In the EA and SO groups, the median procedure or operation times were 9 minutes (IQR, 7.5 to 10.0 minutes) and 82 minutes (IQR, 70.0 to 95.0 minutes), respectively (P<0.001) (Table 3). The median hospital stay durations were 0 days (IQR, 0 to 0 days) and 4 days (IQR, 3 to 5 days), respectively (P<0.001). For the first EA session, the median volumes of aspirate and injected ethanol were 3.0 mL (IQR, 2.0 to 8.0 mL) and 2.0 mL (IQR, 1.3 to 2.0 mL), respectively, with mean values of 6.6±9.9 mL and 2.1±1.2 mL, respectively. In the EA group, the total number of treatment sessions was one for 19 patients (57.6%), two for 10 patients (30.3%), three for three patients (9.1%), and four for one patient (3.0%). In the SO group, it was one for 38 patients (97.4%) and two for one patient (2.6%). The difference between groups in the total number of treatment sessions was statistically significant (P=0.001). The median follow-up periods in the EA and SO groups were 26 months (IQR, 12 to 37 months) and 23 months (IQR, 12 to 40 months), respectively (P=0.791). The median VRR values at the last follow-up session were 94.1% (IQR, 87.8% to 100.0%) and 100.0% (IQR, 0 to 0) in the EA and SO groups, respectively (P<0.001) (Fig. 2). Treatment success was achieved in 32 (97.0%) and 39 (100.0%) patients in the EA and SO groups, respectively (P=0.458). The cumulative treatment success rates after the first, second, third, and fourth EA sessions were 75.8% (25 of 33 patients), 90.9% (30 of 33), 93.9% (31 of 33), and 97.0% (32 of 33), respectively. During follow-up, no TGDC mass regrowth was observed in the EA group, while one patient in the SO group experienced recurrence and underwent revision surgery in a second treatment session. At the final follow-up appointment, the WHO cosmetic score was 1 for 32 (97.0%) patients and 3 for one (3.0%) patient in the EA group (Fig. 3). In the SO group, the WHO cosmetic score was 1 for all patients. The difference in WHO cosmetic scores between the groups was not statistically significant (P=0.458).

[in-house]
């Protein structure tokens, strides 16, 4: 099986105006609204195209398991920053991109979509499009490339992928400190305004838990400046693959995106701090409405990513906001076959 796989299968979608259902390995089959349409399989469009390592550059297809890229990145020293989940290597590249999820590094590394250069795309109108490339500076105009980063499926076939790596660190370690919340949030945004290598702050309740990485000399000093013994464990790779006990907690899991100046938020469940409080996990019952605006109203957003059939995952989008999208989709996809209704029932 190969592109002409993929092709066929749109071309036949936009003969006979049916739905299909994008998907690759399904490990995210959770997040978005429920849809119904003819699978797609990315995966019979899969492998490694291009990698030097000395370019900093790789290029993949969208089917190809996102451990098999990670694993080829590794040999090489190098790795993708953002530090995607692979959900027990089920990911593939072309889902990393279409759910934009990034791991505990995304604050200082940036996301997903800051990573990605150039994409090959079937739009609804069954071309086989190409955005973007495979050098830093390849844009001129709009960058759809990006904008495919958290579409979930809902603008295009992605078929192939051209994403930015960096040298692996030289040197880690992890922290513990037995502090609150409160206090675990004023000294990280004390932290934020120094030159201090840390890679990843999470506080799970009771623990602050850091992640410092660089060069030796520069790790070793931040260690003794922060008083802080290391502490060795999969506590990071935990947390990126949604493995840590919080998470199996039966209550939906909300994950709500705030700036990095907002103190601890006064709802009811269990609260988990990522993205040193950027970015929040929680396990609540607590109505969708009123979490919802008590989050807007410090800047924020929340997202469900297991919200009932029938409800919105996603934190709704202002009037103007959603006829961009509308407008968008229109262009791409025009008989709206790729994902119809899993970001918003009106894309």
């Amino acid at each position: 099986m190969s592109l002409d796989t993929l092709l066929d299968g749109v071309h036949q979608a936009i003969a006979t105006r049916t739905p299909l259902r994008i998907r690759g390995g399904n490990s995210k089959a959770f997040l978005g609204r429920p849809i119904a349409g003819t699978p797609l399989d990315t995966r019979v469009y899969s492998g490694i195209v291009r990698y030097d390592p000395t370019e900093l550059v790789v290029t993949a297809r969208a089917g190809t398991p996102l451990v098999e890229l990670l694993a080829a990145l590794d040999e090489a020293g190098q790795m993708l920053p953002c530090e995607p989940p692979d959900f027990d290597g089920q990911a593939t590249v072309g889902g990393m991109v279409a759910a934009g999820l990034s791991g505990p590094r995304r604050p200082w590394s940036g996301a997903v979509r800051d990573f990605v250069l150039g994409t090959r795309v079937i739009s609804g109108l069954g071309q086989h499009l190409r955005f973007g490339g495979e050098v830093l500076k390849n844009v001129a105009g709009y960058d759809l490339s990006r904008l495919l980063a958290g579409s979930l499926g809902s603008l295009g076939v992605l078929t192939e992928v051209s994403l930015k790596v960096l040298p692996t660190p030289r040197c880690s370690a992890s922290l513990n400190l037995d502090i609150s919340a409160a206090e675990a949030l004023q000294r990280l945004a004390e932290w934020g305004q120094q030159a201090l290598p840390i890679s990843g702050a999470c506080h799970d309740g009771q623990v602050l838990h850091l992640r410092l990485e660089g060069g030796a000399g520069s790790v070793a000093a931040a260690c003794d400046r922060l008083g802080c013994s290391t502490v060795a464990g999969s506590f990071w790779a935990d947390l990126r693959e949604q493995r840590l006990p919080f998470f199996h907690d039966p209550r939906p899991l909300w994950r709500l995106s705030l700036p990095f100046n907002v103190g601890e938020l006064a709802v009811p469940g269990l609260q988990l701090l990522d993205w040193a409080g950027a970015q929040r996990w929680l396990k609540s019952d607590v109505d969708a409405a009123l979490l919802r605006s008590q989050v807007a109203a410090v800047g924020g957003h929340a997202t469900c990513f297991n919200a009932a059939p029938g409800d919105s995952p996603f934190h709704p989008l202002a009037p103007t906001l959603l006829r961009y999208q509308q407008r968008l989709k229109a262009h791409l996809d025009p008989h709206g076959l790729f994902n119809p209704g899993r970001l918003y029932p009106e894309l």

Clinicodemographic Characteristics According to Treatment Success after the Initial EA Session